Mark Greenwood Team : Web Development Tags : Web Development

HTML5 history API

Mark Greenwood Team : Web Development Tags : Web Development

A little used feature of HTML5 is the HTML5 history API - a new standardised way to manipulate the browser history.

Why is it there?

Why would you want manipulate the browser history? Navigating away from a page has always added (and will always add) to the browser history, so why would you manually change the browser location? In recent years developers have found new ways to dynamically generate and manipulate the content on a page without actually navigating away from a page. The upside of this is that the browser just gets what it needs and doesn't jump around as it slowly reloads the entire page just to get a small updated piece of content. The downside is that the URL doesn't change and so you can't effectively bookmark it. Long and convoluted solutions have been developed but, they are long and convoluted.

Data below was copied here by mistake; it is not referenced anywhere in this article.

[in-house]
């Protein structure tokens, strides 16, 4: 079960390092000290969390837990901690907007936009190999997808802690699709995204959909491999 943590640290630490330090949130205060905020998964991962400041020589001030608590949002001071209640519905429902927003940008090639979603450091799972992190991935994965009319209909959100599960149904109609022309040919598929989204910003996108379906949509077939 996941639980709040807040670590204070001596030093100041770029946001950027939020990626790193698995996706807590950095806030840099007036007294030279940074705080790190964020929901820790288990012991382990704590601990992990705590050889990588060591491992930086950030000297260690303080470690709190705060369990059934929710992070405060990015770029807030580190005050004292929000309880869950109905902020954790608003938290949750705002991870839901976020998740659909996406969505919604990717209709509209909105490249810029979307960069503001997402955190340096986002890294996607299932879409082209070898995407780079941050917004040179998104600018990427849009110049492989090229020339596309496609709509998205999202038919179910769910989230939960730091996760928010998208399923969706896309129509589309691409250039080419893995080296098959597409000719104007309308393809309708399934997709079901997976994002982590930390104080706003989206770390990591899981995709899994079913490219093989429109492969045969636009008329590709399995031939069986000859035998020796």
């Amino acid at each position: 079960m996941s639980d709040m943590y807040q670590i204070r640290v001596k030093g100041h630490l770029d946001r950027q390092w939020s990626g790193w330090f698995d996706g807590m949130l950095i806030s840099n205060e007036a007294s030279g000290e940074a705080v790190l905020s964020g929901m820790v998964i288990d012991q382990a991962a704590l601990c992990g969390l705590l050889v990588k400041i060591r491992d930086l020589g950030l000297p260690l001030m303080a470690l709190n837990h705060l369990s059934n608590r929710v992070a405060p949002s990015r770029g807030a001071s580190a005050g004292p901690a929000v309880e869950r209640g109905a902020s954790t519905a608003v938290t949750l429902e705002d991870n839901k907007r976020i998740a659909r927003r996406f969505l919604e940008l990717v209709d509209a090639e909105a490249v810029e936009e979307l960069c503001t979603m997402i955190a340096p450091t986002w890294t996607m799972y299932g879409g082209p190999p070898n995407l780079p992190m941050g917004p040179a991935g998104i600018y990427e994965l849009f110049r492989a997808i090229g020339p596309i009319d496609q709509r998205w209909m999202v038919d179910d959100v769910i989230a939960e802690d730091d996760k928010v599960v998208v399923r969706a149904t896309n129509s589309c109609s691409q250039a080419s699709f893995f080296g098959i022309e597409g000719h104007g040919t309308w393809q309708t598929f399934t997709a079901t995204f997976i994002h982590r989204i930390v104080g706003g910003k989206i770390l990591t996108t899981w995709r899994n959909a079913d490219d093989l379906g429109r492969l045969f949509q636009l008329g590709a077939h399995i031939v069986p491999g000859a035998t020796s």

How is it done?

The HTML5 history API contains just a couple of new methods to update the history and it adds just a single event (onpopstate) to the window object.

Basically, we "push" a new url onto the history stack. When the user navigates "back" or "forward" using the browser's history controls, it fires off the onpopstate event, allowing the developer to reload the content that was displayed at that time. The browser url changes to reflect that state and if you reload the browser, it requests this URL. The server/javascript can serve up the appropriate content.

It's as easy as:
history.pushState(data, title [, url ])

data = any data related the history state.
title = the title that will appear in your browser's history listing.
url = the new url of the new history item.

Further reading

More detailed information can be found here:
Manipulating the browser history
Session history and navigation